Impact of having a high-risk pregnancy on future postpartum contraceptive method choice

Sadiman Kiykac Altinbas, Yesim Bayoglu Tekin, Berna Dilbaz, Selim Kilic, Susan S. Khalil, Omer Kandemir

Research output: Contribution to journalArticlepeer-review

8 Scopus citations


Background: To compare the knowledge and preference of preconceptional contraception to future postpartum contraceptive method choice in high-risk pregnancies. Research question: Does a high-risk pregnancy condition affect future postpartum contraceptive method choice? Method: Women hospitalised at the High Risk Pregnancy unit of a tertiary research and training hospital were asked to complete a self-reported questionnaire that included demographic characteristics, presence of unintended pregnancy, contraceptive method of choice before the current pregnancy, plans for contraceptive use following delivery and requests for any contraceptive counselling in the postpartum period. Findings: A total of 655 pregnant women were recruited. The mean age, gravidity and parity of the women were 27.48. ±. 6.25 years, 2.81. ±. 2.15 and 1.40. ±. 1.77, respectively. High-risk pregnancy indications included 207 (31.6%) maternal, 396 (60.5%) foetal and 52 (7.9%) uterine factors. All postpartum contraceptive choices except for combined oral contraceptives (COCs) usage were significantly different from preconceptional contraceptive preferences (. p<. 0.001). High-risk pregnancy indications, future child bearing, ideal number of children, income and education levels were the most important factors influencing postpartum contraceptive choices. While the leading contraceptive method in the postpartum period was long-acting reversible contraceptive methods (non-hormonal copper intrauterine device Cu-IUD, the levonorgestrel-releasing intrauterine system (LNG-IUS) (40%), the least preferred method was COCs use (5.2%) and preference of COCs use showed no difference between the preconceptional and postpartum periods (. p=. 0.202). Overall 73.7% of the women wanted to receive contraceptive counselling before their discharge. Conclusion: A high-risk pregnancy condition may change the opinion and preference of contraceptive use, and also seems to affect the awareness of family planning methods.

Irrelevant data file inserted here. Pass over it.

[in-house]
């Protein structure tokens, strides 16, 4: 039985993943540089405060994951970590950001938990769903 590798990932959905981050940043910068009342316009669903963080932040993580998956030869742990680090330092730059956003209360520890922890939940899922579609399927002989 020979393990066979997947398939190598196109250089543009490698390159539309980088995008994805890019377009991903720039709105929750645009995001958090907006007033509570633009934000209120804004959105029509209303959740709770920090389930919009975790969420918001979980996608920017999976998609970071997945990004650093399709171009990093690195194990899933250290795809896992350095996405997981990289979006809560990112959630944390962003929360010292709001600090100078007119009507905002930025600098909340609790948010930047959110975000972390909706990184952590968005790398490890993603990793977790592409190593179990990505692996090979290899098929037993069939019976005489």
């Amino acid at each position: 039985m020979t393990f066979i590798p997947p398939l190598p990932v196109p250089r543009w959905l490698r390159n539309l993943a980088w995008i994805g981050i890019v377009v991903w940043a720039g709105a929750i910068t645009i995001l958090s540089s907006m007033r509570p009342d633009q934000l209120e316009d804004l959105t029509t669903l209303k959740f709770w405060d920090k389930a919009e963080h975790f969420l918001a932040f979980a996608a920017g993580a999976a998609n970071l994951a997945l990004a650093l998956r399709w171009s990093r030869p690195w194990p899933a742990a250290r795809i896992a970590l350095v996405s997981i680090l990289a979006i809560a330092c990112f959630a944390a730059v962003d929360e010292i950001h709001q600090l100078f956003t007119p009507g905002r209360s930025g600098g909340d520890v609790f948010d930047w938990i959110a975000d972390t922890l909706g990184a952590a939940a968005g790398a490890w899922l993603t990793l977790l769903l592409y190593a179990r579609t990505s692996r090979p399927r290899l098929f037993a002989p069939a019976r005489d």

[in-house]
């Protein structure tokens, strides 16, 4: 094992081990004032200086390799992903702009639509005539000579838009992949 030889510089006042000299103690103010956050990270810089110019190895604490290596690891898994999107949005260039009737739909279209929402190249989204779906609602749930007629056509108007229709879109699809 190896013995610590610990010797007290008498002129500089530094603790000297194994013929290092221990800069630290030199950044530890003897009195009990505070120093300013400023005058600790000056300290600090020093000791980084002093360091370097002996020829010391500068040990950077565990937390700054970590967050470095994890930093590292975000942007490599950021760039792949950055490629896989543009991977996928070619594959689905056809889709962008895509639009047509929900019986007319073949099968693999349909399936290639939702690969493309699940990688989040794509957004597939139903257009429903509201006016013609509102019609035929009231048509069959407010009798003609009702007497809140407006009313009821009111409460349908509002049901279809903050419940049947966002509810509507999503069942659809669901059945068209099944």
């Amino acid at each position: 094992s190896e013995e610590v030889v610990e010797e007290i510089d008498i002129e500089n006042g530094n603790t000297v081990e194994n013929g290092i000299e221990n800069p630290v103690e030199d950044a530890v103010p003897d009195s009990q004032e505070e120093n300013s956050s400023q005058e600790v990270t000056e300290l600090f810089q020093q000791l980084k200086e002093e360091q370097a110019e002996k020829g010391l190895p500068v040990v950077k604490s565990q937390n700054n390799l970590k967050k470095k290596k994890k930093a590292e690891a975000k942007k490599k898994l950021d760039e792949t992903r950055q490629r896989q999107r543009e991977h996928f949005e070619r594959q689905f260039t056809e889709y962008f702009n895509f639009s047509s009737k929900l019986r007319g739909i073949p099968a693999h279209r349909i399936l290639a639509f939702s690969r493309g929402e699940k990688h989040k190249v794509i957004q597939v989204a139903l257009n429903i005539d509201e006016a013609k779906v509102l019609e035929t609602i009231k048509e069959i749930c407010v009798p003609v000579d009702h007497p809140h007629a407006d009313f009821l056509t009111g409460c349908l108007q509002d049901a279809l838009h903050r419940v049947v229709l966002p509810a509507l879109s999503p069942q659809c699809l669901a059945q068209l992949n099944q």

Original languageEnglish
Pages (from-to)254-258
Number of pages5
JournalWomen and Birth
Issue number4
StatePublished - 1 Dec 2014
Externally publishedYes


  • Family planning
  • High-risk
  • Postpartum contraceptive methods
  • Preconceptional contraceptive methods
  • Pregnancy


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